Case Presentation: 11 year-old male presents with a history of vasovagal syncope and symptoms of dizziness, nausea, headaches, depression, anxiety, photophobia, and hyperacusis
We are describing 11-year-old male who presents to a functional neurology clinic with a history of vasovagal syncope and symptoms of dizziness, nausea, headaches, depression, anxiety, photophobia, and hyperacusis.
During this examination, the patient demonstrated positive Romberg’s, inability to stand unassisted with pulsivity in all directions with a predominance of leftward retropulsivity. The patient demonstrated decreased left patellar reflex, hyperacusis on the right, saccadic intrusions in leftward and upward as well as saccadic eye movements away from any light stimulus. All aberrant eye movements were confirmed by videonystagmography. The patient participated in a two-week vestibular rehabilitation program that included multi-axis labyrinth and otolithic stimulation paired with specific eye movements and exercises.
Dr. Mark Wade presents his thoughts on this case presentation.
I’m gonna start off where Stephen was leaving off. I’m gonna take this as a typical case that would come into my clinic with some balance issues, as compared to potentially somebody with more serious neurological issues that may present and do, for example, the functional neurologist. So this is actually something that’s kind of a common issue. We often see patients with balance and coordination issues, not necessarily to the degree of a neurological disorder and full blown, but it is most common cause for the hospital visits in the elderly is falls. And this issue can begin at any age, especially in today’s society. I’m gonna bring it with my PhD in Public Health back to a public health kind of point of view, that in today’s society with the lack of balance and coordination exercises being performed, this is becoming a common, if not an epidemic type of issue.
We have video games that may have improved hand to eye coordination, but most kids now can’t stand on one leg for more than a few seconds without falling over. When everyone should be able to balance with stability for at least 30 seconds with correct posture. Now, I’d like to begin like I always do with a posture scan for any major postural distortion patterns. Based on the epidemic of tech neck and iPhones and video games, et cetera, I would suspect in this case with an 11-year-old child to find some forward head posture occurring. Now, this is the most postural distortion pattern in this posture quadrant. And the research does show that more than 50% of kids today are presenting with this. And this is partly due to heavy backpacks and a lack of ergonomic and postural hygiene awareness in the schools. Now, the reason this would concern me with forward head posture is it’s been shown to directly decrease balance and coordination.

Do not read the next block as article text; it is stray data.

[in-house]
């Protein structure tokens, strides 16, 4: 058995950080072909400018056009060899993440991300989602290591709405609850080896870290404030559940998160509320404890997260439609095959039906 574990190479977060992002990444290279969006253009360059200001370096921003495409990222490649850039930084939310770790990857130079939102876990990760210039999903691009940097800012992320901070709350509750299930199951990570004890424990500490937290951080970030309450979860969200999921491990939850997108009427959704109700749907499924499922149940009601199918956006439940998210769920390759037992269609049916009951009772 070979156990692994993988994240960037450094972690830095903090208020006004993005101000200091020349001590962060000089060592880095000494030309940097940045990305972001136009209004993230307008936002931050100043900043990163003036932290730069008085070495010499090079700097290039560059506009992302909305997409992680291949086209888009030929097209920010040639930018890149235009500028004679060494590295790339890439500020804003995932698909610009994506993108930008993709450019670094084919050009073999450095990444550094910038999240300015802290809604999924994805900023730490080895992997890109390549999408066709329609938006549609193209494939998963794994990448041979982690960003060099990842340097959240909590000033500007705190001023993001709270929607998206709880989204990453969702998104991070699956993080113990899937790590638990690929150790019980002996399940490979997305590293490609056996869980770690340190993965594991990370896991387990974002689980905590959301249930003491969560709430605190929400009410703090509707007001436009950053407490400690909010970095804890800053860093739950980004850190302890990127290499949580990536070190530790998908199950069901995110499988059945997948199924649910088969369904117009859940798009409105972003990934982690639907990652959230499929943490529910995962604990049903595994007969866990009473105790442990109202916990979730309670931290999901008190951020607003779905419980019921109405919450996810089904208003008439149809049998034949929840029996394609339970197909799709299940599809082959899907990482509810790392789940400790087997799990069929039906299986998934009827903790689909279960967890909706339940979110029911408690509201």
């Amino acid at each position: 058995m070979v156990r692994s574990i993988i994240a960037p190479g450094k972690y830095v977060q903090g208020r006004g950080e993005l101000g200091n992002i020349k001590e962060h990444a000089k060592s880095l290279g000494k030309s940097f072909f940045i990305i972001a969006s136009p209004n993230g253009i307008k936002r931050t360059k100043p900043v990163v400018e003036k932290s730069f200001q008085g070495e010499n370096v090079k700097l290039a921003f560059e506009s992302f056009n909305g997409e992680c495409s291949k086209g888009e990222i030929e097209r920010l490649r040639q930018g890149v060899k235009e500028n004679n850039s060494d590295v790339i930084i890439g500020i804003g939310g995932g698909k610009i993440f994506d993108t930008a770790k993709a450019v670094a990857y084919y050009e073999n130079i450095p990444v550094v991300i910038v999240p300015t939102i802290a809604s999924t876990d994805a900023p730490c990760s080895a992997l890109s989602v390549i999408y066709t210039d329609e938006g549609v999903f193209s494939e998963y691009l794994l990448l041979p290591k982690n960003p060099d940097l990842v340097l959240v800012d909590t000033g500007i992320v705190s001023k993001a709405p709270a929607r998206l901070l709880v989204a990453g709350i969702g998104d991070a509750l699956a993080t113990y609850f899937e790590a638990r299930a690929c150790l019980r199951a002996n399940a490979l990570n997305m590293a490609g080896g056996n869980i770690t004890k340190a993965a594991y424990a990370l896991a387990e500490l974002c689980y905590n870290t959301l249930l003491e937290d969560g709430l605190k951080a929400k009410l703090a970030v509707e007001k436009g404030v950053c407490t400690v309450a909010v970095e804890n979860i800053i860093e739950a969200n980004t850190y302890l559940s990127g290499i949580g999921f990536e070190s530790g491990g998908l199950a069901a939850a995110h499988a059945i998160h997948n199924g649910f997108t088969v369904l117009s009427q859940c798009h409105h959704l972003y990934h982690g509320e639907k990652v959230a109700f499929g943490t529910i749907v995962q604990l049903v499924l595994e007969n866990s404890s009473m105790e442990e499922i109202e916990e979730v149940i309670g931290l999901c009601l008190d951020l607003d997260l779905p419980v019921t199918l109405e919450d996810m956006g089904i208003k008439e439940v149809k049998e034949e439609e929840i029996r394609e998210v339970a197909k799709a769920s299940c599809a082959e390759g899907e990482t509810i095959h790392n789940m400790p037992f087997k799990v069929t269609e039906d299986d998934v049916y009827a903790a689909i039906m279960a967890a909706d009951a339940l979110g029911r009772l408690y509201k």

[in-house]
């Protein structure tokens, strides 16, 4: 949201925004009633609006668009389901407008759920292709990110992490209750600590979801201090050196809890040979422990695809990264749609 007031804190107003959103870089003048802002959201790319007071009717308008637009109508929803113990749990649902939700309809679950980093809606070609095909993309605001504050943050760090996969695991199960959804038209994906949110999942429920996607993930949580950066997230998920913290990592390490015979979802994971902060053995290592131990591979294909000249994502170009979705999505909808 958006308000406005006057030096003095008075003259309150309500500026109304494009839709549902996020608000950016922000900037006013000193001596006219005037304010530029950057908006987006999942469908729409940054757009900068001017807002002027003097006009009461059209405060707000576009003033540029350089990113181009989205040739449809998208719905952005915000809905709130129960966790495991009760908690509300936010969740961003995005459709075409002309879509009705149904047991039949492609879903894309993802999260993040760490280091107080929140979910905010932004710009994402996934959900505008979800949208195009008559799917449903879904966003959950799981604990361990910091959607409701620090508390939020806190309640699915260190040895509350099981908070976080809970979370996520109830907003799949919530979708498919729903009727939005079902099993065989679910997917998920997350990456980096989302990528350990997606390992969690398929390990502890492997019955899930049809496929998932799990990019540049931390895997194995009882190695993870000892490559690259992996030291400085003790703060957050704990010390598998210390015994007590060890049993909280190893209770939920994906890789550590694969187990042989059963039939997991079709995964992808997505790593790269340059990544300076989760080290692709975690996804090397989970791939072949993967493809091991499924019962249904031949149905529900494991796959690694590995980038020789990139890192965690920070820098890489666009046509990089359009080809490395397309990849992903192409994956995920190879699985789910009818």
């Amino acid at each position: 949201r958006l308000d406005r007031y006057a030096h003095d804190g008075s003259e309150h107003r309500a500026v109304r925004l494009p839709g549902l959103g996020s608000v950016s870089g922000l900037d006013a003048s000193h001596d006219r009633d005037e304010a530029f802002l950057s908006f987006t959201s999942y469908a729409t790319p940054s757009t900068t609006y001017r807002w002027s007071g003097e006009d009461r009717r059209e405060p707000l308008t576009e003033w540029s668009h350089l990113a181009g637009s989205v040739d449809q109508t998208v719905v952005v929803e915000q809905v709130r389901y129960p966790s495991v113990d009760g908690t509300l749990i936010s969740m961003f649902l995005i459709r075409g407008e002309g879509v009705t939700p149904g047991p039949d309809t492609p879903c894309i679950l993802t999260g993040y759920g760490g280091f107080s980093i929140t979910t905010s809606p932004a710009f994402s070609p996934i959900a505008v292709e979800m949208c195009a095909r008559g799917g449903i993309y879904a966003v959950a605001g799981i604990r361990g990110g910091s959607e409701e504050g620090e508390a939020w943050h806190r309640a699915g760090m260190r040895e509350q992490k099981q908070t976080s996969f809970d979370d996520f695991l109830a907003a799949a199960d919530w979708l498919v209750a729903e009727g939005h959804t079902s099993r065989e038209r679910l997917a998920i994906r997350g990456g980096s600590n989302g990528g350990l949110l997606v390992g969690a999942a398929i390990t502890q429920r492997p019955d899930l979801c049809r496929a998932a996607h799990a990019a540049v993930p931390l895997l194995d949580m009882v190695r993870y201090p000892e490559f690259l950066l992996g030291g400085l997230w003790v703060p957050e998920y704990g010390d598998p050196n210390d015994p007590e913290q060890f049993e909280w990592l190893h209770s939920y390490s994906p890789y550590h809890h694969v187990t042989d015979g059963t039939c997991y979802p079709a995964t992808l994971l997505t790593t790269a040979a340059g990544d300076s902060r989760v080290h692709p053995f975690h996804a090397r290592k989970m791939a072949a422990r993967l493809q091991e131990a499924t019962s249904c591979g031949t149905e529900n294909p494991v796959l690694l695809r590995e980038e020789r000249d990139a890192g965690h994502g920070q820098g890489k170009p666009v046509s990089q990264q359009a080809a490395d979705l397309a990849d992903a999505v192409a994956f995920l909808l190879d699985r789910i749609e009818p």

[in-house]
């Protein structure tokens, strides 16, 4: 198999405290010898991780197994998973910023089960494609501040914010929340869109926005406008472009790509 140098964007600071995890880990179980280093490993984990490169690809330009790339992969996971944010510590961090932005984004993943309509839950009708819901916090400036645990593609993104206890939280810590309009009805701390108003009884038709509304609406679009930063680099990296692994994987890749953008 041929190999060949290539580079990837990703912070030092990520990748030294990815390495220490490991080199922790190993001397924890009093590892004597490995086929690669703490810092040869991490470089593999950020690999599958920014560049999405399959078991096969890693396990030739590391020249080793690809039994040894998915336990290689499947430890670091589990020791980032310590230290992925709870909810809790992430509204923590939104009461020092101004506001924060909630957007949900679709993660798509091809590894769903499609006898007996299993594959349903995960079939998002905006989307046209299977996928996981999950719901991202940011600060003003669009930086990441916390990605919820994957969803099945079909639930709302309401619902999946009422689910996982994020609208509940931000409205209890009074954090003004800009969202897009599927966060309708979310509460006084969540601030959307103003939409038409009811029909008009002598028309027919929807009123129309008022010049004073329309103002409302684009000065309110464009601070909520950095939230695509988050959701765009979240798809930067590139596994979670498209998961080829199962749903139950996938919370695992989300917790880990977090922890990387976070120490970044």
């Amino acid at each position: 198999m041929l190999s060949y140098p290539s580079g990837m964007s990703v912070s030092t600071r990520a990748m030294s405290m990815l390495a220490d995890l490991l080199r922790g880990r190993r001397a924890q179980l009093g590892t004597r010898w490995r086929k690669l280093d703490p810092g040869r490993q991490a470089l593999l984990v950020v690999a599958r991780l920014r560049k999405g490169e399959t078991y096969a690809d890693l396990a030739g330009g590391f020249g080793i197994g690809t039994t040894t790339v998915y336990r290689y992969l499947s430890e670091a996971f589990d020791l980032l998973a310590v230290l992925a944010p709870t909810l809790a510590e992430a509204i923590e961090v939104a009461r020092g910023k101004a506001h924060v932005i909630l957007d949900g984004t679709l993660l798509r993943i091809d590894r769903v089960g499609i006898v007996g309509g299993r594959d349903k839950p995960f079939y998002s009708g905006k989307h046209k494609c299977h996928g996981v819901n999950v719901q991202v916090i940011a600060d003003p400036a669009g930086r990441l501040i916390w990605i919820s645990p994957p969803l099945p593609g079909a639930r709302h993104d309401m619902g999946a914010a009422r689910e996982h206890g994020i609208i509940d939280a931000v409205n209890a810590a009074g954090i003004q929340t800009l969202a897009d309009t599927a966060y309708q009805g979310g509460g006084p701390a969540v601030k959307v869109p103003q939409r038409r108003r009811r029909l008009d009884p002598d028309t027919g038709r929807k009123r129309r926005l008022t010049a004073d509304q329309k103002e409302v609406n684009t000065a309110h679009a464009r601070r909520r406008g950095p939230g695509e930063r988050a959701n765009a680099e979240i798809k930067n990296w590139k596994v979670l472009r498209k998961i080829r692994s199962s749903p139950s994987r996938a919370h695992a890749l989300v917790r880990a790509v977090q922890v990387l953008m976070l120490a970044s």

The good news is kids respond quickly to a postural correction program. So how I would proceed to correct or improve this particular problem is first structurally. I would perform some CPC protocol or manual correction targeted primarily at the thoracic spine as a majority of all forward head posture is actually cause to an increase in kyphosis of the thoracic spine, so manual therapy there. And then I would supplement that treatment with a little bit of vibration therapy. This has also been shown to greatly help increase some of the proprioception.
Now, I would have the kid doing some postural alignment exercises to reinforce the postural corrections such as like wall posture or dynamic functional movements as Stephen mentioned but focusing on preventing postural collapse as well as some distraction of that thoracic spine. Additionally, I would want the boy on one leg as much as possible training his balance. This is like any other factor, the more we work on our balance, the better it becomes. Again, this is ruling out for example a serious neurological issue. I was addressing this as a person that could stand to some degree on their own without falling over. If it was a person that could not stand unassisted, obviously we wouldn’t be performing any of this. I would be referring that out to somebody like Dr. Brandon.
So one-leg balance exercise with correct posture then increasing to an in-stable service and on to more advanced balanced exercise. So I would expect to see with that on a normal 11-year-old child with some forward head posture, postural distortion issues that is causing these balance disorders. I’d expect to see some great changes in his posture and in his balance and coordination with as little as 12 weeks. So that’s how I would go about that.
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Dr. Mark Wade D.C, PhD, CPE,
Dr. Mark Wade is the founder of the American Posture Institute, creator of the Certified Posture Expert program, board member of the International Posture Association and President of the Council On Human Function. Dr. Mark is considered one of the most “Certified” Posture Experts on the Planet, having obtained more than 45 certifications in posture, neurology, and human function, including a PhD in Public Health. Clinically Dr. Wade has worked with professional athletes and sports teams in every major sports arena and has served as the official Posture Practitioner for the 4 Time National Champions – Parma Panthers. He has become widely known for his ability to help individual athletes and teams perform at their maximum potential having achieved a total of 7 national championships.